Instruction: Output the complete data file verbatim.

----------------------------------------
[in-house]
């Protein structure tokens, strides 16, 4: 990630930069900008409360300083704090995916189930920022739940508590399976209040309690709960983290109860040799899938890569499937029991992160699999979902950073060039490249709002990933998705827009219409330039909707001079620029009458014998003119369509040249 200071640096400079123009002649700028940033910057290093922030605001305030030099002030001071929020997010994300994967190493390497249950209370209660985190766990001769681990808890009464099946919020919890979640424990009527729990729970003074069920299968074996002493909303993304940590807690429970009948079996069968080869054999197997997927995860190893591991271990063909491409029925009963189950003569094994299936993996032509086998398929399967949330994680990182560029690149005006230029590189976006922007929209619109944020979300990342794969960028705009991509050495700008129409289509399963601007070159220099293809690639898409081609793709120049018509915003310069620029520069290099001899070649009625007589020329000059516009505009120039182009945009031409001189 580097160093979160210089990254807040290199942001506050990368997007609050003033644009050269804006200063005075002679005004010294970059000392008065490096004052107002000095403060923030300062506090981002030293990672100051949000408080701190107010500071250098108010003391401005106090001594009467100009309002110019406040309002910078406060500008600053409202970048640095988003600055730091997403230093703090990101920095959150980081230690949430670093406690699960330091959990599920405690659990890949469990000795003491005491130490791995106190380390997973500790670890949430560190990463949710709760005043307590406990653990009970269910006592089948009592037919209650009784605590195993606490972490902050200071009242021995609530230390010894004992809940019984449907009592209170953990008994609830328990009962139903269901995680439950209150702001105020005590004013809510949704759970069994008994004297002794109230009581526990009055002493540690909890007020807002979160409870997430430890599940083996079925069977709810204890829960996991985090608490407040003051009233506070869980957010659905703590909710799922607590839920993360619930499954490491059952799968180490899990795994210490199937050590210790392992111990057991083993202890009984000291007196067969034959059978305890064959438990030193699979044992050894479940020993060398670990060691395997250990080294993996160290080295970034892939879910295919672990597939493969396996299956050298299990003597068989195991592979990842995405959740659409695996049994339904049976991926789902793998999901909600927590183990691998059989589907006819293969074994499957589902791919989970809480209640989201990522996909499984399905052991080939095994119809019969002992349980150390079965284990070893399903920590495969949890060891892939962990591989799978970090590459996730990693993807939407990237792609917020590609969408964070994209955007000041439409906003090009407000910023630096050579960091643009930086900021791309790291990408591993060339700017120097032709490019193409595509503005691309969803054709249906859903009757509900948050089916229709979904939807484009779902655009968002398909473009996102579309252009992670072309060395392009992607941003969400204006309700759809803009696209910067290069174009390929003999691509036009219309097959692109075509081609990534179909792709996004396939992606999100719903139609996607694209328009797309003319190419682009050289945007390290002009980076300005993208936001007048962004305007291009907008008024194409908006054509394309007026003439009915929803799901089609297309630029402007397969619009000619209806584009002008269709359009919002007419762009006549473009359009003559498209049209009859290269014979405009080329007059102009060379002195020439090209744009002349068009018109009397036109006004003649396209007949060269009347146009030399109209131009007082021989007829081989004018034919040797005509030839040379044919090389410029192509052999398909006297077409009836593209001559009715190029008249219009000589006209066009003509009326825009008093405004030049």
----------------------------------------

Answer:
[in-house]
């Protein structure tokens, strides 16, 4: 990630930069900008409360300083704090995916189930920022739940508590399976209040309690709960983290109860040799899938890569499937029991992160699999979902950073060039490249709002990933998705827009219409330039909707001079620029009458014998003119369509040249 200071640096400079123009002649700028940033910057290093922030605001305030030099002030001071929020997010994300994967190493390497249950209370209660985190766990001769681990808890009464099946919020919890979640424990009527729990729970003074069920299968074996002493909303993304940590807690429970009948079996069968080869054999197997997927995860190893591991271990063909491409029925009963189950003569094994299936993996032509086998398929399967949330994680990182560029690149005006230029590189976006922007929209619109944020979300990342794969960028705009991509050495700008129409289509399963601007070159220099293809690639898409081609793709120049018509915003310069620029520069290099001899070649009625007589020329000059516009505009120039182009945009031409001189 580097160093979160210089990254807040290199942001506050990368997007609050003033644009050269804006200063005075002679005004010294970059000392008065490096004052107002000095403060923030300062506090981002030293990672100051949000408080701190107010500071250098108010003391401005106090001594009467100009309002110019406040309002910078406060500008600053409202970048640095988003600055730091997403230093703090990101920095959150980081230690949430670093406690699960330091959990599920405690659990890949469990000795003491005491130490791995106190380390997973500790670890949430560190990463949710709760005043307590406990653990009970269910006592089948009592037919209650009784605590195993606490972490902050200071009242021995609530230390010894004992809940019984449907009592209170953990008994609830328990009962139903269901995680439950209150702001105020005590004013809510949704759970069994008994004297002794109230009581526990009055002493540690909890007020807002979160409870997430430890599940083996079925069977709810204890829960996991985090608490407040003051009233506070869980957010659905703590909710799922607590839920993360619930499954490491059952799968180490899990795994210490199937050590210790392992111990057991083993202890009984000291007196067969034959059978305890064959438990030193699979044992050894479940020993060398670990060691395997250990080294993996160290080295970034892939879910295919672990597939493969396996299956050298299990003597068989195991592979990842995405959740659409695996049994339904049976991926789902793998999901909600927590183990691998059989589907006819293969074994499957589902791919989970809480209640989201990522996909499984399905052991080939095994119809019969002992349980150390079965284990070893399903920590495969949890060891892939962990591989799978970090590459996730990693993807939407990237792609917020590609969408964070994209955007000041439409906003090009407000910023630096050579960091643009930086900021791309790291990408591993060339700017120097032709490019193409595509503005691309969803054709249906859903009757509900948050089916229709979904939807484009779902655009968002398909473009996102579309252009992670072309060395392009992607941003969400204006309700759809803009696209910067290069174009390929003999691509036009219309097959692109075509081609990534179909792709996004396939992606999100719903139609996607694209328009797309003319190419682009050289945007390290002009980076300005993208936001007048962004305007291009907008008024194409908006054509394309007026003439009915929803799901089609297309630029402007397969619009000619209806584009002008269709359009919002007419762009006549473009359009003559498209049209009859290269014979405009080329007059102009060379002195020439090209744009002349068009018109009397036109006004003649396209007949060269009347146009030399109209131009007082021989007829081989004018034919040797005509030839040379044919090389410029192509052999398909006297077409009836593209001559009715190029008249219009000589006209066009003509009326825009008093405004030049």